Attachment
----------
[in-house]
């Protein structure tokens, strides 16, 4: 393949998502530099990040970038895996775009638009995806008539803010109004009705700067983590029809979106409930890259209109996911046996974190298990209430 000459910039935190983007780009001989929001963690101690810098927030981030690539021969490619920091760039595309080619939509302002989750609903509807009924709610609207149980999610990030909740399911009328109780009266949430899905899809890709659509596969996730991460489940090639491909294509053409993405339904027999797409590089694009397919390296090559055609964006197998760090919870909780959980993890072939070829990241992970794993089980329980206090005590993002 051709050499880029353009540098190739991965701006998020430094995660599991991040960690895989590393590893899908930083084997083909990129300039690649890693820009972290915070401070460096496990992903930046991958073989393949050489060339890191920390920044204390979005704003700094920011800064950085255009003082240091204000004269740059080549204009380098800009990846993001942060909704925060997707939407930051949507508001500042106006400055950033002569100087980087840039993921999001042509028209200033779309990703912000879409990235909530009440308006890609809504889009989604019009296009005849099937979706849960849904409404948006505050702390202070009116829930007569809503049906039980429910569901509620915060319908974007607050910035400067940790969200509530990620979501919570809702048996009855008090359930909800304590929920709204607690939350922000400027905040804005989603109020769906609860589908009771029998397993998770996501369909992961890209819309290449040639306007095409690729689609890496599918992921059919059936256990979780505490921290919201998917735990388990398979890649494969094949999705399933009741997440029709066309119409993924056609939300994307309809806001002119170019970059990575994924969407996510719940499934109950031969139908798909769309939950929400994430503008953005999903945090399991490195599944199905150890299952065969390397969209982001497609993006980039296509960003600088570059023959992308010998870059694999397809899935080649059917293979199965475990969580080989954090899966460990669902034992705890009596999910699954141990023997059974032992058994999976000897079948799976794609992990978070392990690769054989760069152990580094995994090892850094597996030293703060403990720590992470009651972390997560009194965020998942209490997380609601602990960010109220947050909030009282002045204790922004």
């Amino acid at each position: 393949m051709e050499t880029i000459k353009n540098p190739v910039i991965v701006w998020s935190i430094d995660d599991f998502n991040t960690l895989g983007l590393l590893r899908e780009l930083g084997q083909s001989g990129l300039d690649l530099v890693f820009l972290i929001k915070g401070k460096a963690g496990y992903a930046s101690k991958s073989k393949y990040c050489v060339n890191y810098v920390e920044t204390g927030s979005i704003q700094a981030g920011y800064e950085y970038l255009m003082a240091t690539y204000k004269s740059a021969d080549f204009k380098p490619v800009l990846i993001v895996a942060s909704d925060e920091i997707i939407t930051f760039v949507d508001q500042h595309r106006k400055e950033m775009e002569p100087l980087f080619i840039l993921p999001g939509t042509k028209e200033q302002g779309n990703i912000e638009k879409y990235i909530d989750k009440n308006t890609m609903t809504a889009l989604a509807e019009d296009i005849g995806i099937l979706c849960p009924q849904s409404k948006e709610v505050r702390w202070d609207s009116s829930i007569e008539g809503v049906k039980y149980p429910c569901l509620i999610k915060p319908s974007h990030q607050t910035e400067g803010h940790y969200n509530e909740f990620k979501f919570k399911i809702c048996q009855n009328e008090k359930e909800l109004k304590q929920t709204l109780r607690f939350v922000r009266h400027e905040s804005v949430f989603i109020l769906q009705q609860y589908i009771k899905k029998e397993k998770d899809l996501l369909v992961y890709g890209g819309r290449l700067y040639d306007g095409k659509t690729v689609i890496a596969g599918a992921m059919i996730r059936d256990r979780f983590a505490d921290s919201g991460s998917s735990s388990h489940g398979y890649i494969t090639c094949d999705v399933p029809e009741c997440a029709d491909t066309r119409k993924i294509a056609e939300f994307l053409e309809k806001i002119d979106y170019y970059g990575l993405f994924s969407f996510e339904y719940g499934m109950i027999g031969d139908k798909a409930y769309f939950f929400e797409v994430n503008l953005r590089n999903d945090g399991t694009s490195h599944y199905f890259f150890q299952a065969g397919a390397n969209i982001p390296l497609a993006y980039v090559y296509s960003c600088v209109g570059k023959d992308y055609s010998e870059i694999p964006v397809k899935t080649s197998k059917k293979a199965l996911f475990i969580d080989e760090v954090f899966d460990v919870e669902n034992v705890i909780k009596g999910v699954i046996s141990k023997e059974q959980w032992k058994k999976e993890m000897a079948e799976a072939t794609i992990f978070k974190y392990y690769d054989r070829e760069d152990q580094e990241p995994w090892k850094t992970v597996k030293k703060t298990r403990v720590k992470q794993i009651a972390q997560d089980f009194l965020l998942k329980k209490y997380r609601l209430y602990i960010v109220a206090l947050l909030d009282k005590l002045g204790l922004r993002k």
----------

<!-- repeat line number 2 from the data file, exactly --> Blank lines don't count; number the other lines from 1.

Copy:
């Protein structure tokens, strides 16, 4: 393949998502530099990040970038895996775009638009995806008539803010109004009705700067983590029809979106409930890259209109996911046996974190298990209430 000459910039935190983007780009001989929001963690101690810098927030981030690539021969490619920091760039595309080619939509302002989750609903509807009924709610609207149980999610990030909740399911009328109780009266949430899905899809890709659509596969996730991460489940090639491909294509053409993405339904027999797409590089694009397919390296090559055609964006197998760090919870909780959980993890072939070829990241992970794993089980329980206090005590993002 051709050499880029353009540098190739991965701006998020430094995660599991991040960690895989590393590893899908930083084997083909990129300039690649890693820009972290915070401070460096496990992903930046991958073989393949050489060339890191920390920044204390979005704003700094920011800064950085255009003082240091204000004269740059080549204009380098800009990846993001942060909704925060997707939407930051949507508001500042106006400055950033002569100087980087840039993921999001042509028209200033779309990703912000879409990235909530009440308006890609809504889009989604019009296009005849099937979706849960849904409404948006505050702390202070009116829930007569809503049906039980429910569901509620915060319908974007607050910035400067940790969200509530990620979501919570809702048996009855008090359930909800304590929920709204607690939350922000400027905040804005989603109020769906609860589908009771029998397993998770996501369909992961890209819309290449040639306007095409690729689609890496599918992921059919059936256990979780505490921290919201998917735990388990398979890649494969094949999705399933009741997440029709066309119409993924056609939300994307309809806001002119170019970059990575994924969407996510719940499934109950031969139908798909769309939950929400994430503008953005999903945090399991490195599944199905150890299952065969390397969209982001497609993006980039296509960003600088570059023959992308010998870059694999397809899935080649059917293979199965475990969580080989954090899966460990669902034992705890009596999910699954141990023997059974032992058994999976000897079948799976794609992990978070392990690769054989760069152990580094995994090892850094597996030293703060403990720590992470009651972390997560009194965020998942209490997380609601602990960010109220947050909030009282002045204790922004």